K I T C H E N

who we are

We believe that cooking is preparation for life!  Not only have we fallen in love with food, we have fallen in love with the dining experience.  Emelia’s is more than an atmosphere, a glass of wine, or a well groomed server; it has become our future. We are preparing a recipe that hopefully transcends simple success and good food, but has the magic to make dreams come true.

            In the summer of 2004, a couple embarked on a journey to create a home. While Kevork and Sara Ouyoumjian (Ou-u-m-g-an) do not live at Emelia’s, one could be easily fooled. Kevork, aka George, is from another world, or at least country. He was born in Syria as an Armenian Christian and moved to Los Angeles in the 60’s, where he operated a large towing service. After Los Angeles, he moved to Bryant, Arkansas in 1987, and at the time thought he was moving to another world. After living in Hot Springs, Arkansas and owning dry cleaners, he found a new home in Northwest, Arkansas. During George's time in Hot Springs George met Sara. Sara was born in Colorado Springs and actually lived in California for almost ten years. She moved to Arkansas in 1979 where she worked in the restaurant industry off and on until they started Emelia’s. She managed Café Pompeii in Hot Springs. Sara and George realized that their aspiration was to create a unique experience that served desire and passion.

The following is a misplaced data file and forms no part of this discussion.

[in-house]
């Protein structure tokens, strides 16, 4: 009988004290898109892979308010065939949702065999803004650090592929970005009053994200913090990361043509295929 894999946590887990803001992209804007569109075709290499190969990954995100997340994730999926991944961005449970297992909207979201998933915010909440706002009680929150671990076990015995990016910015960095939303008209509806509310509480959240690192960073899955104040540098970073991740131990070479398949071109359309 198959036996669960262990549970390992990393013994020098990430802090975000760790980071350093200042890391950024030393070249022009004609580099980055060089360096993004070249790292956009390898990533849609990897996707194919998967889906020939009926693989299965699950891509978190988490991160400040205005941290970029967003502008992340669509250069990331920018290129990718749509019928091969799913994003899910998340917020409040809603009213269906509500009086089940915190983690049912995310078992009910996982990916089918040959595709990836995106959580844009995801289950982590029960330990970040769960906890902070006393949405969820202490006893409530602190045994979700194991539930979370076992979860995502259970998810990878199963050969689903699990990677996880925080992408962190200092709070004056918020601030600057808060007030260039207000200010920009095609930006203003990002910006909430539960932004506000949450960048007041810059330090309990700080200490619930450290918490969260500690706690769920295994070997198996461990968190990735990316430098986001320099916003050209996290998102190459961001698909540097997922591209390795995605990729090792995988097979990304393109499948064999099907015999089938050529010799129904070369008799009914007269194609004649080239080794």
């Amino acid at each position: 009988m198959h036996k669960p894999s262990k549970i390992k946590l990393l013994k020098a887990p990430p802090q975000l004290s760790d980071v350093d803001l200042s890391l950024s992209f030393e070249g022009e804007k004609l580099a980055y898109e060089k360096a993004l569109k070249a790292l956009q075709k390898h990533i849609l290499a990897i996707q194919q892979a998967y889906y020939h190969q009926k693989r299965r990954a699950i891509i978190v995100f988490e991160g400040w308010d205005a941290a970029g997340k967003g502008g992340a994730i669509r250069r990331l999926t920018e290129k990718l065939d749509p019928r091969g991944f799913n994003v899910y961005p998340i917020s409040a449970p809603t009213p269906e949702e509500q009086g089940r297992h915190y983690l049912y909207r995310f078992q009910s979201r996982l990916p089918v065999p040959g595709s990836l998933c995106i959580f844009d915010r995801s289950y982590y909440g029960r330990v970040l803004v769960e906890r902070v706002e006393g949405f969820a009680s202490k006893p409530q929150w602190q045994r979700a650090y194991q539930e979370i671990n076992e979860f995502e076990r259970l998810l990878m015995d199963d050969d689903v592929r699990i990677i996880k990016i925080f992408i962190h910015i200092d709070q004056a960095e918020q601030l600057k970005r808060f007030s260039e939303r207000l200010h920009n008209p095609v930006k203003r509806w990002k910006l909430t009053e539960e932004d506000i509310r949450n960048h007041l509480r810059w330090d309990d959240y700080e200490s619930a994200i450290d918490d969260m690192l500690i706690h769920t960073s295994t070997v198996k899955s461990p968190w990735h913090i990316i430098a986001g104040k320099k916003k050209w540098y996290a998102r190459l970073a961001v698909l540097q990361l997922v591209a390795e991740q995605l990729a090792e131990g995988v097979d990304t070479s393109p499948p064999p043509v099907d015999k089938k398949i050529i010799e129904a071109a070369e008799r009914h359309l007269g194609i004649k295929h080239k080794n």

George and Sara met on Valentines day in 2003, and by the Spring of next year, they were married and opened the restaurant. The first day they opened, Sara remembers pushing the contractors out the back door, while customers were coming in the front door. They had moved to Northwest Arkansas to generate an environment that would not only feed people, but impact their lives with eternal memories. Emelia’s was founded on memories, which was named after George’s mother Emelia Ouyoumjian. The inspiration for the menu was founded on his memories of his mother’s cooking. Therefore Emelia’s Kitchen’s menu has traditional Armenian culinary recipes at its foundation, and includes a Mediterranean flare. Featuring everything from homemade hummus, grilled Ahi Tuna steaks, grilled rack of lamb, and homemade baklava, the menu attempts to transport people from Northwest Arkansas to a land that only exist in fairy tales. 

            The atmosphere is aligned along that same path. It has been described as something out of New York or a Chicago suburb. Emelia’s believes that human senses can be powerful forces, and aspires to engage all of them. One can enjoy tasting homemade hollandaise with their eggs benedict, listening to a Sinatra serenade, seeing vibrant Dickson Street, smelling Middle Eastern spices floating in the air, or touching soft linen napkins. With black and white photography hanging on the walls people are transported to any place their imagination will take them.


            But at the end of the day, Emelia’s is always preparing George and Sara for a new chapter in life. With goals for expansion, they are looking forward to introducing newly found friends to their home. This is why they are in the restaurant business, for the relationship that they form with all sorts of characters in life’s long story.  Because they believe food is more than nutrition, it becomes the key to making life worthwhile.